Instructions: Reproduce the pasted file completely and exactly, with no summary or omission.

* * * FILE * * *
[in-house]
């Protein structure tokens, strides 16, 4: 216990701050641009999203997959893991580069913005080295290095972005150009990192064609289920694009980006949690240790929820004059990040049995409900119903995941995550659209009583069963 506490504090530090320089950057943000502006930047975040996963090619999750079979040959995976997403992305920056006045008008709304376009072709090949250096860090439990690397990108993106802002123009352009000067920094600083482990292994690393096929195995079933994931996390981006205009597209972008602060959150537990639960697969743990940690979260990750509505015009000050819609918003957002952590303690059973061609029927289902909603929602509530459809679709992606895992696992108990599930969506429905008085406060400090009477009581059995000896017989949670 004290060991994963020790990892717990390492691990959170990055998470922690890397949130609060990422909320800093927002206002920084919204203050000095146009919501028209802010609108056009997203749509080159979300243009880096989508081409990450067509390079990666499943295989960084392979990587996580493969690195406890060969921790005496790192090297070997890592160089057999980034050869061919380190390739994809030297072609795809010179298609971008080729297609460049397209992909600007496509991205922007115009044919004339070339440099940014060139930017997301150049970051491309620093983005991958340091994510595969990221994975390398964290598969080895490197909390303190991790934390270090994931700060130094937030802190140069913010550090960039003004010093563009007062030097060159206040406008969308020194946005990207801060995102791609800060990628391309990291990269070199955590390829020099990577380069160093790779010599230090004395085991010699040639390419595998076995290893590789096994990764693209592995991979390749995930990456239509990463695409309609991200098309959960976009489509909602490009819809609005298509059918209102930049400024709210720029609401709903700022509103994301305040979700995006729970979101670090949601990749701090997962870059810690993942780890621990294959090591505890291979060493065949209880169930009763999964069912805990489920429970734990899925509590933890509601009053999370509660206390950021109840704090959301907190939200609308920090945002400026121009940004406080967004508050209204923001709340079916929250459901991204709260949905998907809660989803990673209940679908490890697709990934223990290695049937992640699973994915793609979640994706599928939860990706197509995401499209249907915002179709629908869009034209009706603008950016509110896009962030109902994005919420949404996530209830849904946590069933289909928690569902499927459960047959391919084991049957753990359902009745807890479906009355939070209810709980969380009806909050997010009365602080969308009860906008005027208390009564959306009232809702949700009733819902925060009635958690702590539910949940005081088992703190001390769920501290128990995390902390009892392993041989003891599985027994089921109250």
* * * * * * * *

[in-house]
């Protein structure tokens, strides 16, 4: 216990701050641009999203997959893991580069913005080295290095972005150009990192064609289920694009980006949690240790929820004059990040049995409900119903995941995550659209009583069963 506490504090530090320089950057943000502006930047975040996963090619999750079979040959995976997403992305920056006045008008709304376009072709090949250096860090439990690397990108993106802002123009352009000067920094600083482990292994690393096929195995079933994931996390981006205009597209972008602060959150537990639960697969743990940690979260990750509505015009000050819609918003957002952590303690059973061609029927289902909603929602509530459809679709992606895992696992108990599930969506429905008085406060400090009477009581059995000896017989949670 004290060991994963020790990892717990390492691990959170990055998470922690890397949130609060990422909320800093927002206002920084919204203050000095146009919501028209802010609108056009997203749509080159979300243009880096989508081409990450067509390079990666499943295989960084392979990587996580493969690195406890060969921790005496790192090297070997890592160089057999980034050869061919380190390739994809030297072609795809010179298609971008080729297609460049397209992909600007496509991205922007115009044919004339070339440099940014060139930017997301150049970051491309620093983005991958340091994510595969990221994975390398964290598969080895490197909390303190991790934390270090994931700060130094937030802190140069913010550090960039003004010093563009007062030097060159206040406008969308020194946005990207801060995102791609800060990628391309990291990269070199955590390829020099990577380069160093790779010599230090004395085991010699040639390419595998076995290893590789096994990764693209592995991979390749995930990456239509990463695409309609991200098309959960976009489509909602490009819809609005298509059918209102930049400024709210720029609401709903700022509103994301305040979700995006729970979101670090949601990749701090997962870059810690993942780890621990294959090591505890291979060493065949209880169930009763999964069912805990489920429970734990899925509590933890509601009053999370509660206390950021109840704090959301907190939200609308920090945002400026121009940004406080967004508050209204923001709340079916929250459901991204709260949905998907809660989803990673209940679908490890697709990934223990290695049937992640699973994915793609979640994706599928939860990706197509995401499209249907915002179709629908869009034209009706603008950016509110896009962030109902994005919420949404996530209830849904946590069933289909928690569902499927459960047959391919084991049957753990359902009745807890479906009355939070209810709980969380009806909050997010009365602080969308009860906008005027208390009564959306009232809702949700009733819902925060009635958690702590539910949940005081088992703190001390769920501290128990995390902390009892392993041989003891599985027994089921109250």